The film follows a mountain man on the run from authorities who survives the winter by breaking into empty vacation homes. He's haunted by a recurring dream of being lost at sea and constantly has flashbacks of his former life of a family man.
Jonah tells the stranger that all the hotel's rooms are non-smoking, and that he has to have a credit card to book a room. In the mid-1990s, when the film is set, most hotels (especially in small towns) still had both smoking and non-smoking rooms. Also at that time, most smaller hotels would accept cash without a credit card. See more »
Jonah works third shift at a hotel. He cleans the pool, retrieves rackets from the racquetball court, and polishes off the restaurant's dishes. He is a utility man. Jonah toils in the belly of working class employment. He has voluntarily allowed himself to be swallowed by capitalism. His days and nights have become shuffled. A wife and daughter fuel this purgatory.
Marty, Jonah's wife, was the first soul to accept his junkie heart. At a church food pantry she served him then invited him into the kitchen for a kiss. Jonah's reformation began there. Marty's parents never approved, but their child, Roxy, gave the couple a hefty bargaining chip.
Jonah becomes rehabilitated and pretends to fear God on Sundays. But he never needed a pew. He needed a cabin, or dreams of a cabin. A home to raise Roxy in, void of the putrid society that delivered him into the clutches of drugs, and imprisoned Marty in the legalistic jaws of religion. He crawls into another state of servitude in hopes of eventual freedom.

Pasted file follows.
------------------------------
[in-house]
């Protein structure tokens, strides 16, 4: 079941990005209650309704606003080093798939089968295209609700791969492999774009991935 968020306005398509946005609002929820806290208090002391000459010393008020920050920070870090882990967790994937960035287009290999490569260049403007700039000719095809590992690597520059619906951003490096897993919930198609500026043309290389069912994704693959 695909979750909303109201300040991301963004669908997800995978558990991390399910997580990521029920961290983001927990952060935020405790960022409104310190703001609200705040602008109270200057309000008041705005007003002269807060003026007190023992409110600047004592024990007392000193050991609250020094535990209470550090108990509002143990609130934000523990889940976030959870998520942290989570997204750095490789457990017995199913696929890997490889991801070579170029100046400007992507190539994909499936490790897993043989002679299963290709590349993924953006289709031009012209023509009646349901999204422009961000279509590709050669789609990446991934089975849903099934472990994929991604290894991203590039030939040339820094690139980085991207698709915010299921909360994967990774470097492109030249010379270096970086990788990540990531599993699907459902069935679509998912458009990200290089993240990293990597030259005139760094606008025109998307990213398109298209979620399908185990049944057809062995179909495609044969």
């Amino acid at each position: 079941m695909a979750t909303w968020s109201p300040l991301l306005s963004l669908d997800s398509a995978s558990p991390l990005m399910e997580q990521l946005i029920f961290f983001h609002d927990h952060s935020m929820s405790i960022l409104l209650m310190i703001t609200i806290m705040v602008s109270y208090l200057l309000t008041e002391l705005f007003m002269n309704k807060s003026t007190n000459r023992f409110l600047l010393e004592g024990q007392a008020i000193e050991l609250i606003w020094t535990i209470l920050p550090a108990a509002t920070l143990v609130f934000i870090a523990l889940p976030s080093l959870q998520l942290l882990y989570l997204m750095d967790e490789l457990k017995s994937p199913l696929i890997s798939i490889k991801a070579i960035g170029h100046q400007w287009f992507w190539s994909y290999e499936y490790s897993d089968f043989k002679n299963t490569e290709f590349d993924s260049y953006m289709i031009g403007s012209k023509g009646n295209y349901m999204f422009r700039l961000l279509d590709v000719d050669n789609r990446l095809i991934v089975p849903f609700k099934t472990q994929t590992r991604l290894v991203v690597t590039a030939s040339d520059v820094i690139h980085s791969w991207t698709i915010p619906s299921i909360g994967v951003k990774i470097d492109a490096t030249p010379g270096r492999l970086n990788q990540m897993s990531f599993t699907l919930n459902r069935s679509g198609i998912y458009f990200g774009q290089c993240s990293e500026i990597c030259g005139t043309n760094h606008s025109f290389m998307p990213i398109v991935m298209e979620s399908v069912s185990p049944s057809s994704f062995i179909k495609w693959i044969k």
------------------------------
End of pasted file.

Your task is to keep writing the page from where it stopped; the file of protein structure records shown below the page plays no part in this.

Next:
The still, twilight hours perpetuate his daydreams. On one fateful evening, The Last Free Man walks in and preaches of the Inversion. An event that will usher in the collapse of all things restrictive. All digital identities erased. A clean slate. And few will survive, only those privy to the coming seduction. Jonah begins to reluctantly entertain the man, but quickly starts sipping his kool- aid.
The seemingly endless road to his family's cabin leads Jonah into more impending delusions. Instead of being preached at, he chooses to become a prophet. He becomes Buster, a lock-picking mountain goat. He politely pillages vacation homes that he could only dream to build. He treats the vacant homeowners with respect, but finds ways to subtly rebuke.
Buster and Jonah are the same man on two different paths. The former, a man who denies tragedy. The later, the man responsible for tragedy. Buster's Mal Heart is a film that makes you think twice about who you let in your life. Or maybe the film wants you to stand on trial for all your personal trespasses. Put your hand on the bible and proclaim, "I couldn't see the blood until the lights were on."
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